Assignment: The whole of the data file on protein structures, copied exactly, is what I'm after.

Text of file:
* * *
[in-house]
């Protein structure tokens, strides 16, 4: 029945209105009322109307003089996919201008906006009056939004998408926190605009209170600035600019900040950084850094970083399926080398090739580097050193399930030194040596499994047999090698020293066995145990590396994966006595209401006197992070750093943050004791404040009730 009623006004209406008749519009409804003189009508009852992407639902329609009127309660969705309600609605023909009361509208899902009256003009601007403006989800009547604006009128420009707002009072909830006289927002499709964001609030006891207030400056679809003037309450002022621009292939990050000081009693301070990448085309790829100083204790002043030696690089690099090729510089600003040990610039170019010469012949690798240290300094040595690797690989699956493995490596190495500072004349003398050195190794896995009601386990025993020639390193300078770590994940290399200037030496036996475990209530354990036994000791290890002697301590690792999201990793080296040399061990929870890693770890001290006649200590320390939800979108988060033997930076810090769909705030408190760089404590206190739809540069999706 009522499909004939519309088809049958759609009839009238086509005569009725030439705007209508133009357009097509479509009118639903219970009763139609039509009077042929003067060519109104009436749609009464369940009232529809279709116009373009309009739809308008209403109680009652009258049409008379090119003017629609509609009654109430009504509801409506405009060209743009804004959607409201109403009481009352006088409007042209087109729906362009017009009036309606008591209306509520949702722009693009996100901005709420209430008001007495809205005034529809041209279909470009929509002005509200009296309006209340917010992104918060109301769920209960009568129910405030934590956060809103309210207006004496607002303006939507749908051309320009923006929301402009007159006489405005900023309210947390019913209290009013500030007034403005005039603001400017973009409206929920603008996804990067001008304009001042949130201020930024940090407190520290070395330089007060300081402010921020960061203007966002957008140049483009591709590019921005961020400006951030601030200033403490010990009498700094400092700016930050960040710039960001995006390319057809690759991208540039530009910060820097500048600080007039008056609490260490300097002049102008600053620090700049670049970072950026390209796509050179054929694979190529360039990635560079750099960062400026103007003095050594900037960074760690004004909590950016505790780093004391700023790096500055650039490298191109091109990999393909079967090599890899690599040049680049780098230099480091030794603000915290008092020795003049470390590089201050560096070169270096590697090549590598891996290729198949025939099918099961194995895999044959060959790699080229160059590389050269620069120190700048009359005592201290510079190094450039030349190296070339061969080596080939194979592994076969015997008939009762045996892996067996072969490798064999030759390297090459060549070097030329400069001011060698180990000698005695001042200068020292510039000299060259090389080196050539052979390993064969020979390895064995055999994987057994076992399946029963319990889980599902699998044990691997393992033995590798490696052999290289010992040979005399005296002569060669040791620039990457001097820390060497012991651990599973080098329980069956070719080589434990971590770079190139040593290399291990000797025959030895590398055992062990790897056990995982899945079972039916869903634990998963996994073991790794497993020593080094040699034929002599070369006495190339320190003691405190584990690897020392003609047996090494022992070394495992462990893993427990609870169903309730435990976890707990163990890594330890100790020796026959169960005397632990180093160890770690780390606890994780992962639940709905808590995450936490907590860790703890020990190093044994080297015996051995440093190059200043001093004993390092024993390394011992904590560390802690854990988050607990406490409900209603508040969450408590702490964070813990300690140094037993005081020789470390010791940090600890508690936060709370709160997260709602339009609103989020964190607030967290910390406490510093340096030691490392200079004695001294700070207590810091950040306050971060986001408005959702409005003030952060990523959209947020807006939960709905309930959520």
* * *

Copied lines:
[in-house]
């Protein structure tokens, strides 16, 4: 029945209105009322109307003089996919201008906006009056939004998408926190605009209170600035600019900040950084850094970083399926080398090739580097050193399930030194040596499994047999090698020293066995145990590396994966006595209401006197992070750093943050004791404040009730 009623006004209406008749519009409804003189009508009852992407639902329609009127309660969705309600609605023909009361509208899902009256003009601007403006989800009547604006009128420009707002009072909830006289927002499709964001609030006891207030400056679809003037309450002022621009292939990050000081009693301070990448085309790829100083204790002043030696690089690099090729510089600003040990610039170019010469012949690798240290300094040595690797690989699956493995490596190495500072004349003398050195190794896995009601386990025993020639390193300078770590994940290399200037030496036996475990209530354990036994000791290890002697301590690792999201990793080296040399061990929870890693770890001290006649200590320390939800979108988060033997930076810090769909705030408190760089404590206190739809540069999706 009522499909004939519309088809049958759609009839009238086509005569009725030439705007209508133009357009097509479509009118639903219970009763139609039509009077042929003067060519109104009436749609009464369940009232529809279709116009373009309009739809308008209403109680009652009258049409008379090119003017629609509609009654109430009504509801409506405009060209743009804004959607409201109403009481009352006088409007042209087109729906362009017009009036309606008591209306509520949702722009693009996100901005709420209430008001007495809205005034529809041209279909470009929509002005509200009296309006209340917010992104918060109301769920209960009568129910405030934590956060809103309210207006004496607002303006939507749908051309320009923006929301402009007159006489405005900023309210947390019913209290009013500030007034403005005039603001400017973009409206929920603008996804990067001008304009001042949130201020930024940090407190520290070395330089007060300081402010921020960061203007966002957008140049483009591709590019921005961020400006951030601030200033403490010990009498700094400092700016930050960040710039960001995006390319057809690759991208540039530009910060820097500048600080007039008056609490260490300097002049102008600053620090700049670049970072950026390209796509050179054929694979190529360039990635560079750099960062400026103007003095050594900037960074760690004004909590950016505790780093004391700023790096500055650039490298191109091109990999393909079967090599890899690599040049680049780098230099480091030794603000915290008092020795003049470390590089201050560096070169270096590697090549590598891996290729198949025939099918099961194995895999044959060959790699080229160059590389050269620069120190700048009359005592201290510079190094450039030349190296070339061969080596080939194979592994076969015997008939009762045996892996067996072969490798064999030759390297090459060549070097030329400069001011060698180990000698005695001042200068020292510039000299060259090389080196050539052979390993064969020979390895064995055999994987057994076992399946029963319990889980599902699998044990691997393992033995590798490696052999290289010992040979005399005296002569060669040791620039990457001097820390060497012991651990599973080098329980069956070719080589434990971590770079190139040593290399291990000797025959030895590398055992062990790897056990995982899945079972039916869903634990998963996994073991790794497993020593080094040699034929002599070369006495190339320190003691405190584990690897020392003609047996090494022992070394495992462990893993427990609870169903309730435990976890707990163990890594330890100790020796026959169960005397632990180093160890770690780390606890994780992962639940709905808590995450936490907590860790703890020990190093044994080297015996051995440093190059200043001093004993390092024993390394011992904590560390802690854990988050607990406490409900209603508040969450408590702490964070813990300690140094037993005081020789470390010791940090600890508690936060709370709160997260709602339009609103989020964190607030967290910390406490510093340096030691490392200079004695001294700070207590810091950040306050971060986001408005959702409005003030952060990523959209947020807006939960709905309930959520």